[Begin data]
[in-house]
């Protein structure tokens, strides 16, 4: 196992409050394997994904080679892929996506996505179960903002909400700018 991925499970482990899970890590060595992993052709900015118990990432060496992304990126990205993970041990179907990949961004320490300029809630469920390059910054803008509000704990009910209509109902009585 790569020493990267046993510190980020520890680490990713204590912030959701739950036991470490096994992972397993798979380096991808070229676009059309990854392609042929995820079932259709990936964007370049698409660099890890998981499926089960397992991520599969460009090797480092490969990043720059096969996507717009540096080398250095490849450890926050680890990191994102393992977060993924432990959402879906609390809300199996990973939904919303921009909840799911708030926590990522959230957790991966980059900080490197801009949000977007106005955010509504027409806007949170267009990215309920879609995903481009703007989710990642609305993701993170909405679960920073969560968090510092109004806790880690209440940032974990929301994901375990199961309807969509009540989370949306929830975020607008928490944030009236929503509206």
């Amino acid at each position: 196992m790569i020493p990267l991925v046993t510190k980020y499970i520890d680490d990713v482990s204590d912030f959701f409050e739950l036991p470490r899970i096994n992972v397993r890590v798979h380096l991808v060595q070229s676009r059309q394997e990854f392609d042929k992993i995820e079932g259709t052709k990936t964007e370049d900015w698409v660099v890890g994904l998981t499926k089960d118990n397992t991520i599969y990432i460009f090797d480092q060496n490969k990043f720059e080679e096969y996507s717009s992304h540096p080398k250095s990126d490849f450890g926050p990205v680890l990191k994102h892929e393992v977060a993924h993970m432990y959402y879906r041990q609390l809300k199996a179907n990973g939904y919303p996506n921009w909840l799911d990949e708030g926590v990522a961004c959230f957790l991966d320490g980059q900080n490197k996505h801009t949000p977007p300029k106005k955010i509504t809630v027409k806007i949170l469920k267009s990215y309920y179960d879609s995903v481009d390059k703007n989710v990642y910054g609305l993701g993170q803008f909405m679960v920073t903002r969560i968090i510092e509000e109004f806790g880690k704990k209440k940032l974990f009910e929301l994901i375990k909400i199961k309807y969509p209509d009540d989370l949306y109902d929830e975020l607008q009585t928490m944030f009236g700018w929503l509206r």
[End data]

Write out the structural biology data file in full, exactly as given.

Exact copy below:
[in-house]
């Protein structure tokens, strides 16, 4: 196992409050394997994904080679892929996506996505179960903002909400700018 991925499970482990899970890590060595992993052709900015118990990432060496992304990126990205993970041990179907990949961004320490300029809630469920390059910054803008509000704990009910209509109902009585 790569020493990267046993510190980020520890680490990713204590912030959701739950036991470490096994992972397993798979380096991808070229676009059309990854392609042929995820079932259709990936964007370049698409660099890890998981499926089960397992991520599969460009090797480092490969990043720059096969996507717009540096080398250095490849450890926050680890990191994102393992977060993924432990959402879906609390809300199996990973939904919303921009909840799911708030926590990522959230957790991966980059900080490197801009949000977007106005955010509504027409806007949170267009990215309920879609995903481009703007989710990642609305993701993170909405679960920073969560968090510092109004806790880690209440940032974990929301994901375990199961309807969509009540989370949306929830975020607008928490944030009236929503509206």
């Amino acid at each position: 196992m790569i020493p990267l991925v046993t510190k980020y499970i520890d680490d990713v482990s204590d912030f959701f409050e739950l036991p470490r899970i096994n992972v397993r890590v798979h380096l991808v060595q070229s676009r059309q394997e990854f392609d042929k992993i995820e079932g259709t052709k990936t964007e370049d900015w698409v660099v890890g994904l998981t499926k089960d118990n397992t991520i599969y990432i460009f090797d480092q060496n490969k990043f720059e080679e096969y996507s717009s992304h540096p080398k250095s990126d490849f450890g926050p990205v680890l990191k994102h892929e393992v977060a993924h993970m432990y959402y879906r041990q609390l809300k199996a179907n990973g939904y919303p996506n921009w909840l799911d990949e708030g926590v990522a961004c959230f957790l991966d320490g980059q900080n490197k996505h801009t949000p977007p300029k106005k955010i509504t809630v027409k806007i949170l469920k267009s990215y309920y179960d879609s995903v481009d390059k703007n989710v990642y910054g609305l993701g993170q803008f909405m679960v920073t903002r969560i968090i510092e509000e109004f806790g880690k704990k209440k940032l974990f009910e929301l994901i375990k909400i199961k309807y969509p209509d009540d989370l949306y109902d929830e975020l607008q009585t928490m944030f009236g700018w929503l509206r």